I went in for my surgery pre-dawn Wednesday morning, and after two agonizingly long days in the hospital, I am finally back home. Where I belong. I feel more and more like me again, even though it has barely been 60 hours since I went into the operating room.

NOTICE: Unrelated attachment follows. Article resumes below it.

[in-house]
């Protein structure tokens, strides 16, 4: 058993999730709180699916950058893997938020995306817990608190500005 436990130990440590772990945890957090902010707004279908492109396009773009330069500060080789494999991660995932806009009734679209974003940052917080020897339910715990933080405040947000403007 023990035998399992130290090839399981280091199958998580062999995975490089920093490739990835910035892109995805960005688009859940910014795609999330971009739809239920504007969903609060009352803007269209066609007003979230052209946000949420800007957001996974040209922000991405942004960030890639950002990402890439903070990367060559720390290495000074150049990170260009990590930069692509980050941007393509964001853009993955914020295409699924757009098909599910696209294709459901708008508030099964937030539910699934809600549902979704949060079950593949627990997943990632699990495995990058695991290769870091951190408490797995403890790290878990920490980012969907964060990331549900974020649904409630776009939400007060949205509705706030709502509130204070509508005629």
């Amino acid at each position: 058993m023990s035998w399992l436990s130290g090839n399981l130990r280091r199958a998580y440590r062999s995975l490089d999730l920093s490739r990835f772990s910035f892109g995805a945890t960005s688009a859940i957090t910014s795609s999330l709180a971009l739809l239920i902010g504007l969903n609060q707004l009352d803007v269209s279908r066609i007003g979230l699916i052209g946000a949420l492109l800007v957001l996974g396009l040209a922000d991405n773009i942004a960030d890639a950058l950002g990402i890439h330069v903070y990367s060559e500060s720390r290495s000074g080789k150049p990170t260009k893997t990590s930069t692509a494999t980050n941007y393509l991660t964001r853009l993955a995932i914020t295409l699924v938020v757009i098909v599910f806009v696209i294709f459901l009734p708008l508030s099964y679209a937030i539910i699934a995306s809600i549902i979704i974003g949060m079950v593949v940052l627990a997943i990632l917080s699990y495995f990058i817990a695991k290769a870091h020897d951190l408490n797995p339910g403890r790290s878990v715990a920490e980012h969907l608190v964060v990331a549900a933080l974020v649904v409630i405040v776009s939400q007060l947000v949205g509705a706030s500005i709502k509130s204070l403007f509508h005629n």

I had to be at the hospital at 6:00am Wednesday morning. I was a little nervous, but less so than when I had my laparoscopic procedure that started this entire ordeal last February. Hubby was by my side the entire time until they wheeled me back into the OR. I don’t do well with needles, so when they put in the IV port, I warned the nurse that I would get woozy and to please bring me a cold, wet washcloth for my forehead. That, in addition to being asked a bunch of medical history questions during the process, helped keep my mind off the fact that I had a foreign object sticking into my blood vein. I also was finishing reading a book about a year in the life of an organic farm, which did wonders to keep the jitters away right up until they wheeled me away. The anesthesiologist helped, too. He came in and introduced himself: “Hi. So, I had to work last night. <long pause…> We were short staffed, but don’t worry, I got some great sleep last night here at the hospital.” Instead of making me nervous, his candor actually made me laugh. He explained what they were going to do, and then asked if I had any questions. Only one. “What’s your name?” “Oh! it’s Bill.” Not Dr. So and so. Just Bill. Then he mentioned something about his last name that was a bit of a jumbled mess and I pretty much lost track. It didn’t matter anyway. I realize this might make some people nervous, considering that this is THE GUY who determines when and if you wake up after your surgery, but he seemed lucid enough for me at 6am. I joked about it later with the nurse as she was rolling me back to the OR and we had a nice laugh about it, with Bill standing right there. He immediately put me under.